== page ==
Malicious Prosecution Claim

Johnson next contends that his constitutional rights were violated when Officers incarcerated him wrongfully for more than three years following his arrest. But that contention fails because such torts are not recognized in this Circuit in constitutional terms when an adequate state law remedy exists (Newsome v. McCabe, 256 F.3d 747, 751 (7th Cir. 2001)). That principle compels dismissal.

In that respect Johnson alleges that following his November 15, 2003 arrest he was indicted on both state and federal charges and thereafter remained incarcerated until December 6, 2006 (¶¶11, 13-14, 16). Although Johnson uses "unconstitutional incarceration" to describe his injury, under Wallace his claim is actually a federal form of "malicious prosecution" (127 S.Ct. 1096). As Wallace, id. (internal citations omitted, second emphasis added) explains:

Reflective of the fact that false imprisonment consists of detention without legal process, a false imprisonment ends once the victim becomes held pursuant to such process--when, for example, he is bound over by a magistrate or arraigned on charges. Thereafter, unlawful detention forms part of the damages for the "entirely distinct" tort of malicious prosecution, which remedies detention accompanied, not by absence of legal process, but by wrongful institution of legal process.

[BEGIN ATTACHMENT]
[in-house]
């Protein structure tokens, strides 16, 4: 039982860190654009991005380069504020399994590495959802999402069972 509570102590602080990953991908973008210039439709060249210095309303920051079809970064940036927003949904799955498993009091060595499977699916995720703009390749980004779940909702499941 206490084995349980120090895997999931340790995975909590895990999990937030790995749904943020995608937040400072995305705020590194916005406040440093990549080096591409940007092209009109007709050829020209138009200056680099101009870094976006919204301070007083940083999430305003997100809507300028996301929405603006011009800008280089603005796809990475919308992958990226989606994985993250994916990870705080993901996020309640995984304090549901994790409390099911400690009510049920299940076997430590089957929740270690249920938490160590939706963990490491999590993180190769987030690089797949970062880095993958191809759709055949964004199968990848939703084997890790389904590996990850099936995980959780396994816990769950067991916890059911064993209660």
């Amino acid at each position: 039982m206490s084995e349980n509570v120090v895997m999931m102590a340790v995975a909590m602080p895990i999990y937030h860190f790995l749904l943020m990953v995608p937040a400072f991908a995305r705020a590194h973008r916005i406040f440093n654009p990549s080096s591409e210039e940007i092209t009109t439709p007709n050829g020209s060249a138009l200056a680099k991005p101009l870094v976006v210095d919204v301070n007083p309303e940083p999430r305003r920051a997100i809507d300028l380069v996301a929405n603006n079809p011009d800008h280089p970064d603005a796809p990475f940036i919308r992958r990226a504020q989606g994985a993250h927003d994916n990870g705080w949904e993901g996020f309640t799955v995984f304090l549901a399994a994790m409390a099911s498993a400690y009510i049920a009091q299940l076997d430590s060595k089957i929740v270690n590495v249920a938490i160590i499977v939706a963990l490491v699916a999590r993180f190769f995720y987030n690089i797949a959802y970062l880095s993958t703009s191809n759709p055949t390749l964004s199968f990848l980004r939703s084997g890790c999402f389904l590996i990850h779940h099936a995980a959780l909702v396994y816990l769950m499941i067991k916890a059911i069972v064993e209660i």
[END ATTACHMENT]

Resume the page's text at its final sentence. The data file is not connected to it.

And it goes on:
Despite providing that helpful definition, Wallace stopped short of deciding whether "such a claim is cognizable under §1983," a question that had been left similarly unresolved by the plurality opinion in Albright v. Oliver, 510 U.S. 266 (1994)(see Wallace, 127 S.Ct. at 1096 n.2). But our Court of Appeals has tackled that issue squarely in Newsome, 256 F.3d at 750-51, holding that the existence of such a tort claim under state law "knocks out any constitutional theory of malicious prosecution" (id. at 751, emphasis in original). Under Newsome, then, the existence of a state law remedy for malicious prosecution (as is true here) forecloses any federal constitutional remedy for the same tort. Thus Johnson's ability to sue Officers for malicious prosecution under Illinois law dooms his asserted "unconstitutional incarceration" claim under Section 1983.

Fifth Amendment Claim

Next Johnson asserts that his Fifth Amendment rights were violated when he made self-incriminating statements after his arrest without being given Miranda warnings. Defendants respond that any such claim must be dismissed because Johnson's Complaint never actually says he made any statements while in police custody (D. Mem. 5-6). Because this Court reads Johnson's Complaint the same way, it grants defendants' motion to dismiss his Fifth Amendment contention.